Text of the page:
Daily Independent (Ashland, KY)

Opinion

November 11, 2012

Ashland advocate

John Christie put his money where his mouth is for city

ASHLAND — When it came to expressing his love and his faith in the future of his hometown, John B. Christie put his money where is mouth is. Through Liberty Holding Group, a commercial real estate company he founded and owned, Christie probably owned, developed and managed more commercial properties and businesses in Ashland than any other individual.

His holdings included the Skytower, the historic Ben Williamson Supply building, the former Star’s Fashion World building, the Putnam Agency building that was once the home of Third National Bank (now PNC), and many other structures. While there are many vacancies in those buildings, Christie displayed a knack for renovating old, historic buildings and luring businesses to locate in them. While still far from being a vibrant business center, downtown Ashland would be much worse off to day than it is if not for the impact of John Christie. Like his wife, Alison, is, John Christie was an excellent salesperson and a strong advocate for Ashland.

John Christie’s death Wednesday at 56 is a shocker to us and a real loss to this community. We expected him to be promoting and marketing this community for many more years.

In 2000, John Christie surprised many people by running for mayor of Ashland, challenging incumbent Rudy Dunnigan and two other candidates, including City Commissioner Paul Reeves, the eventual winner. While the then recently enacted payroll tax was the major issue in that year’s city elections, Christie ran on his strong belief in Ashland’s future and his substantial investment in the city, particularly in the central business district. At the time, Christie was young (44), articulate and had a demonstrated love affair with Ashland that dated back to his early childhood days when he swept floors at Ben Williamson Supply Co. which was owned by his father, Wylie Christie, and that John Christie would grow up to own and operate.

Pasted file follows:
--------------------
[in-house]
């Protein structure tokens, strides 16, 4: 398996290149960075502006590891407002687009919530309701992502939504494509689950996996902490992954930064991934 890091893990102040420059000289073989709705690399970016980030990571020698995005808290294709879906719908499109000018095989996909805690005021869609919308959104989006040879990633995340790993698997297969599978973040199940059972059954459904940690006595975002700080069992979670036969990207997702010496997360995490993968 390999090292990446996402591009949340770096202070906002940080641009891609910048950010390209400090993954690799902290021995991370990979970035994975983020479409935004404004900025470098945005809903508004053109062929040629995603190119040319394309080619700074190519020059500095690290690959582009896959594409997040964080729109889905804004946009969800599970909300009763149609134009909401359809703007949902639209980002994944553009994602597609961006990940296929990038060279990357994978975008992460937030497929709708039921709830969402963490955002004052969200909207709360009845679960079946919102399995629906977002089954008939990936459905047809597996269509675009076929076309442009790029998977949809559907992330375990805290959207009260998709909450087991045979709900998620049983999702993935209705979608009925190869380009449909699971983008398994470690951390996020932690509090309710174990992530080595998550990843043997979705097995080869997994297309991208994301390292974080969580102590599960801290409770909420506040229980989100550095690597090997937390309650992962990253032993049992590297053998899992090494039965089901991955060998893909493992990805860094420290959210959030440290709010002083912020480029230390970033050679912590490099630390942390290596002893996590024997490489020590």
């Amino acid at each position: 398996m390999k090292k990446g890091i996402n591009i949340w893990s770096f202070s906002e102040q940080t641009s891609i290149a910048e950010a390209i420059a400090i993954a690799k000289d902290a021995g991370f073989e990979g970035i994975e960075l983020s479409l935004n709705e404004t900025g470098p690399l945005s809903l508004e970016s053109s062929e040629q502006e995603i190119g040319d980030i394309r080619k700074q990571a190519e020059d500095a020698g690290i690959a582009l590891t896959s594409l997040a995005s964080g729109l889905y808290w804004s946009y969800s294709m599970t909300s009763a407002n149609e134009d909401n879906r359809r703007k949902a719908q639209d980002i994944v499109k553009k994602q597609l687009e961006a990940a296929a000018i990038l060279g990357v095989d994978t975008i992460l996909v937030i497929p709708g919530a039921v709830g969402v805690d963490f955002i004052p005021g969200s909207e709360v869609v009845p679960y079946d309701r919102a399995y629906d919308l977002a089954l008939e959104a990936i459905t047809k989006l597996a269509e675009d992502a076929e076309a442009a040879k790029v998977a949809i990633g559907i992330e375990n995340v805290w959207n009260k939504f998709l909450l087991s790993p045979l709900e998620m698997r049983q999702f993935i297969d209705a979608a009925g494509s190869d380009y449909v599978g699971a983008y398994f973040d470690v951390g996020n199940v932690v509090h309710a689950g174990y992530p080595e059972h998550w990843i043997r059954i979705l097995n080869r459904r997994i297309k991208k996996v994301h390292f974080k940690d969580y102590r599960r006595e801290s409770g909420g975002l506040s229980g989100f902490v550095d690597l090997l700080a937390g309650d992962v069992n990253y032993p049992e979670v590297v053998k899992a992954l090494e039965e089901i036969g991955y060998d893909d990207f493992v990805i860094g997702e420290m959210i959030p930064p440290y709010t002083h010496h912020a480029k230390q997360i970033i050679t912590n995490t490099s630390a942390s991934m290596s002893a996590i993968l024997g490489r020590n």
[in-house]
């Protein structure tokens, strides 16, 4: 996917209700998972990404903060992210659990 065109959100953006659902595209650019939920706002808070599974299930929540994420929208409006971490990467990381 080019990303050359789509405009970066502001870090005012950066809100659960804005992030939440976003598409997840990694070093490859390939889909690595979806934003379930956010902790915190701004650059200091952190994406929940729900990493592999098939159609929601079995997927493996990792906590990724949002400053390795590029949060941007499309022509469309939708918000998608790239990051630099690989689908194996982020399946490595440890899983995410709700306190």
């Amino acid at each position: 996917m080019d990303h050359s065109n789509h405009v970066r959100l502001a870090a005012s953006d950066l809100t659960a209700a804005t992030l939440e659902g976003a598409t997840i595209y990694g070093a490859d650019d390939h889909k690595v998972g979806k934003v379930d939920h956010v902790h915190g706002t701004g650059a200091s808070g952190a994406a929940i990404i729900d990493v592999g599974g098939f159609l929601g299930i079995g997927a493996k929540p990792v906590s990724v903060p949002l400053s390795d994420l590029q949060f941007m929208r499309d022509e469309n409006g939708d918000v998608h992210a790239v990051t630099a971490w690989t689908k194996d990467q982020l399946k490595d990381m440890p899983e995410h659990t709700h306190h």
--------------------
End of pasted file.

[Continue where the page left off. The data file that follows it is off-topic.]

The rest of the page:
In many ways, Christie had much to offer city government, but there was one major problem that may well have prevented him from being elected: He did not live in the city. While he listed one of his downtown buildings as his residency on his filing papers, most people knew he lived in Bellefonte. Christie never again sought public office, but he remained active in this community and was one of its best promoters.

Christie always had confidence in this community and had high expectations for it. When he was running for mayor, he told the Independent’s editorial board of his efforts to lure the main offices of a major airline to Ashland and expressed confidence that he would succeed. He even have had a drawing of the old Ben Williamson Supply’s building with the airline’s logo. Frankly, we had our doubts. We could not imagine why an airline would move to a community that was not near a major airport, but Christie’s confidence was not deterred. Of course, the airline never moved to Ashland, which is just as well since it no longer exists.

Although like all successful people he had his detractors, John Christie was friendly, outgoing and generally well-liked. No one had more confidence in Ashland than he did. He will be greatly missed.   

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